The Economist forsees: The World in 2022

23 February 2022

We can probably agree that 2021 was a year of unpredictability, putting our adapting skills to the ultimate test. By the looks of it, last year prepared us for the year to come, where the key word will be adjustment. The Link spoke to Tom Standage, Deputy Editor at The Economist and Editor for the future-gazing annual “The World Ahead”, who shared his predictions for 2022.

In your opinion, what are the key trends or events that will have the greatest influence on 2022?
I think 2022 will be dominated by the need to adjust to new realities, both in areas reshaped by the pandemic (the new world of work, the future of travel) and as deeper trends reassert themselves (the rise of China, accelerating climate change). So, it’s a year in which we’re still dealing with the virus and grappling with its implications, but we’re also starting to look beyond it.

“We’re moving down the path from this being a pandemic to becoming an endemic disease.”

What are your predictions regarding the development of the pandemic?
We’re moving down the path from this being a pandemic to becoming an endemic disease, where we treat the symptoms rather than trying to control its spread, like we do with influenza. We’re not there yet, but we are much closer to that situation than we were a year ago. New antiviral pills will help this year, and we should also keep an eye out for new vaccines that can be administered by skin patch or inhalation. That would help to improve vaccine coverage in the developing world.

How will our working conditions evolve?
This is the year when companies really have to start getting to grips with the realities of hybrid working. Surveys show that parents, women, and members of ethnic minorities are less keen on returning to the office full-time and would prefer to spend more of their days working from home. And we also know that bosses tend to reward workers they interact with more often. So, the risk is that women and members of ethnic minorities will miss out on pay rises and promotions, and companies will go backwards on gender and racial equality. The hybrid workplace of the future will be less fair—unless companies design it not to be, by overhauling their internal culture and processes accordingly.

“The hybrid workplace will be less fair — unless companies design it not to be.”

What can we expect in terms of tech advancements in the upcoming year?
The astonishingly rapid development and rollout of coronavirus vaccines has been a reminder of the power of science and technology to change the world. Although vaccines based on new mRNA technology seemed to have been created almost instantly, they actually drew upon decades of research going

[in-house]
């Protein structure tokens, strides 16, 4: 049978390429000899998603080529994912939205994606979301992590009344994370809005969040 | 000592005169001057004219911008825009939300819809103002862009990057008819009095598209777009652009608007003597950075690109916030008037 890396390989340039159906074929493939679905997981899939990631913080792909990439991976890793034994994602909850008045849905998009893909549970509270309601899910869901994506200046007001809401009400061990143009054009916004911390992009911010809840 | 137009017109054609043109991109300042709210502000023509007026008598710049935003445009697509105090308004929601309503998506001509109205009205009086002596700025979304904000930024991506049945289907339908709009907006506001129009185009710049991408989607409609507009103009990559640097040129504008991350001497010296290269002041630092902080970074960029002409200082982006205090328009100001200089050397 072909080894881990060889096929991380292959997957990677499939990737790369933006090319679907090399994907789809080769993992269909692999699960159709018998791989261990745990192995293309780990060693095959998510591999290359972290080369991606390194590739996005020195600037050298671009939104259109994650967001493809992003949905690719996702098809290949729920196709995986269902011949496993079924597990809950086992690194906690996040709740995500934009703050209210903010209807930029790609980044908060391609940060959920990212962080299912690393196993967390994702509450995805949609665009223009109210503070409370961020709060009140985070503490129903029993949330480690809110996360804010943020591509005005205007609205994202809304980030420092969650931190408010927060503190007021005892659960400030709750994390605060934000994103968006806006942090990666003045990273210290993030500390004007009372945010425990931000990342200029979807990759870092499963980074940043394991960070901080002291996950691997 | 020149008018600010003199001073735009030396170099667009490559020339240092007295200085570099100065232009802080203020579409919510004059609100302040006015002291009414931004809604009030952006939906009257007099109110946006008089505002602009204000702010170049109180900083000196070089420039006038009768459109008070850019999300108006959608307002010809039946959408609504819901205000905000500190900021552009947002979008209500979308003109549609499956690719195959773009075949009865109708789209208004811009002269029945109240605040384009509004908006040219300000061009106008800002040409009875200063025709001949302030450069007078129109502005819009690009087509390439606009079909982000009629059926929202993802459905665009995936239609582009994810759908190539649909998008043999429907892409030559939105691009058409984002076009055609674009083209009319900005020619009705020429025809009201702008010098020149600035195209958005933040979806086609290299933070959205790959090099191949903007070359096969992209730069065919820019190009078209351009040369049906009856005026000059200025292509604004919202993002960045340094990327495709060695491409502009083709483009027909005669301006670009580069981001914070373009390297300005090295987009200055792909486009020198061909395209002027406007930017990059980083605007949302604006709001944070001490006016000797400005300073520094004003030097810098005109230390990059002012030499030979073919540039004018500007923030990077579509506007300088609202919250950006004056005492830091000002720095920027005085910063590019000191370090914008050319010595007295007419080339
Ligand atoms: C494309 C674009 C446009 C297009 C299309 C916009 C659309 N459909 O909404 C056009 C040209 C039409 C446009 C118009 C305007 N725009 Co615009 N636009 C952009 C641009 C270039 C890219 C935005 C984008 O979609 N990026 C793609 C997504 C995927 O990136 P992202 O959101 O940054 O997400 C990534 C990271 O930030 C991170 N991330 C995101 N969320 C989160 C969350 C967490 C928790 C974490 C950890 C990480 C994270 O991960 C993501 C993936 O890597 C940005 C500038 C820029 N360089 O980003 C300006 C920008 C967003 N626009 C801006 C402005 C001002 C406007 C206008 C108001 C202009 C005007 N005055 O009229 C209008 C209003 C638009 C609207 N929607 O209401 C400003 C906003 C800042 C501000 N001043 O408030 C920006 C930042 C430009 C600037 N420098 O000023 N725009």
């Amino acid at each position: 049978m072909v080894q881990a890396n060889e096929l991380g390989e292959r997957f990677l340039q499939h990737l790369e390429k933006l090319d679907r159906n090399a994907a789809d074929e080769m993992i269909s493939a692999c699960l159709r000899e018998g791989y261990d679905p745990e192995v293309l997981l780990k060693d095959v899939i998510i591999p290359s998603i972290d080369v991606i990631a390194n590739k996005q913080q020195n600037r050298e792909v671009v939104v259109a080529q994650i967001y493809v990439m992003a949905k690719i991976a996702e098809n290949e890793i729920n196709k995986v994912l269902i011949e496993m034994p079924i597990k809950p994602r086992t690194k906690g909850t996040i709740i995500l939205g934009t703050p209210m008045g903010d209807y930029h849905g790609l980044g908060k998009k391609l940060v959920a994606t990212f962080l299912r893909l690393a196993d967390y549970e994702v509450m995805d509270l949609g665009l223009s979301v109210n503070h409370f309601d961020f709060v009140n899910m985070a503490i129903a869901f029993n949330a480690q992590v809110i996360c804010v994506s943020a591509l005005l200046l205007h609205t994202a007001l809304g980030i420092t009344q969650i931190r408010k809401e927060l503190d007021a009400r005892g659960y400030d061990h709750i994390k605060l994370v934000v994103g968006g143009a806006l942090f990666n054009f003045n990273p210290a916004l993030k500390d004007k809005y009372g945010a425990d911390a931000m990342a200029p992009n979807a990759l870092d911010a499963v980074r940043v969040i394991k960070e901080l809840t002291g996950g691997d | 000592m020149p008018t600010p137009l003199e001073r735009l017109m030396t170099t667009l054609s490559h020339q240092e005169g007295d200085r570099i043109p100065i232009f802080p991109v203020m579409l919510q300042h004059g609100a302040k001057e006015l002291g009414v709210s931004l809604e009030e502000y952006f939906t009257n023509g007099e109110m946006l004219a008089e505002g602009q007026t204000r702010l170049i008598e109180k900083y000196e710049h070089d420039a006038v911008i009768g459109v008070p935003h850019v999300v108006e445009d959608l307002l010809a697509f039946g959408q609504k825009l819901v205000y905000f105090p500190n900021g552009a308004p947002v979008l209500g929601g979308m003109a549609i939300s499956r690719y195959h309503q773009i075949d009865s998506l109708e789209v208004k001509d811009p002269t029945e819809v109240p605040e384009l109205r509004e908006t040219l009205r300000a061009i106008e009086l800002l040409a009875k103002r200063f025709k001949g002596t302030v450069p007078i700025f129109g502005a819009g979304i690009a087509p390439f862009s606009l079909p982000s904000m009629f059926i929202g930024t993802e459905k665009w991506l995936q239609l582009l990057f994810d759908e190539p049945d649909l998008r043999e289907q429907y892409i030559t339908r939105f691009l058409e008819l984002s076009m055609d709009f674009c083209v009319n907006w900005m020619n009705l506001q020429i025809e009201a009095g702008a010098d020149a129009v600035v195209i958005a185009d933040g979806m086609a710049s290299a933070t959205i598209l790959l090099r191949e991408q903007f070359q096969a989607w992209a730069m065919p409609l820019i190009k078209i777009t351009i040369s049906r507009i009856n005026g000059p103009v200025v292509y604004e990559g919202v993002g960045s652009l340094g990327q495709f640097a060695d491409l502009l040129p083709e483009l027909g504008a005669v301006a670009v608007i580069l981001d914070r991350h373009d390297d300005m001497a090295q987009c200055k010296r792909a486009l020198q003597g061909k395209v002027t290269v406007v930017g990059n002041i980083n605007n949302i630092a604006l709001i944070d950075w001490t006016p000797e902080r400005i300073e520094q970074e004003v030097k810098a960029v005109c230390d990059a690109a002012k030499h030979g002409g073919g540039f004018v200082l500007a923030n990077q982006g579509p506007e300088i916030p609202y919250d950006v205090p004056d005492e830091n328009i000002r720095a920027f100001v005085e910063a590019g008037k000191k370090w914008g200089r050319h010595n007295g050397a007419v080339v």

back to the 1970s. As the saying goes in the technology industry, it takes years to create an overnight success. So, keep an eye out for other new technologies that might burst into prominence, from heat pumps to electric flying taxis to 3D-printed housing.

What changes are going to be made to combat the climate emergency and global warming?
There is still a disconnect between governments’ grand promises to cut emissions and real action. Alas, I don’t see much changing in 2022, though perhaps we’ll get more detail at COP27 in Egypt. Globally we need to be investing about USD 5tn a year in new energy infrastructure to reach net-zero by 2050, but we are investing less than half that much. And the recent rise in energy prices means that some countries have been using more coal. The current short-term energy crunch has set back efforts to cut emissions and tackle climate change. But the solution to both problems is the same: more investment in clean energy infrastructure.

What is the economic outlook for 2022?
The big question this year is the extent to which the virus will keep inflation higher for longer (by contributing to labour shortages and disrupting supply chains) and hamper economic activity and growth in China (which is still pursuing a zero-covid strategy, with big lockdowns whenever a few cases are found). Fighting inflation will be tricky, because raising interest rates, the usual policy tool, doesn’t help workers recover, unblock supply chains, or make factories reopen. So, the economic outlook is very dependent on what happens with the virus.

“The new normal is already here, so we might as well get used to it.”

Are there any predictions that are more difficult to make?
All predictions have gotten harder to make, because we’re in a new era of unpredictability, after what looks, in retrospect, to have been an unusual period of relative geopolitical and economic stability. Many people are asking when things are going to return to normal, and the answer is that they aren’t. The pre-pandemic world is gone and is not coming back. And the rest of the decade is more likely to look like 2021 or 2022 than like 2018 or 2019. The rather unstable situation we now find ourselves in, whether it’s brought on by the pandemic, the economy, geopolitics, or rapid technological and social change, is the new normal. It’s already here, so we might as well get used to it.


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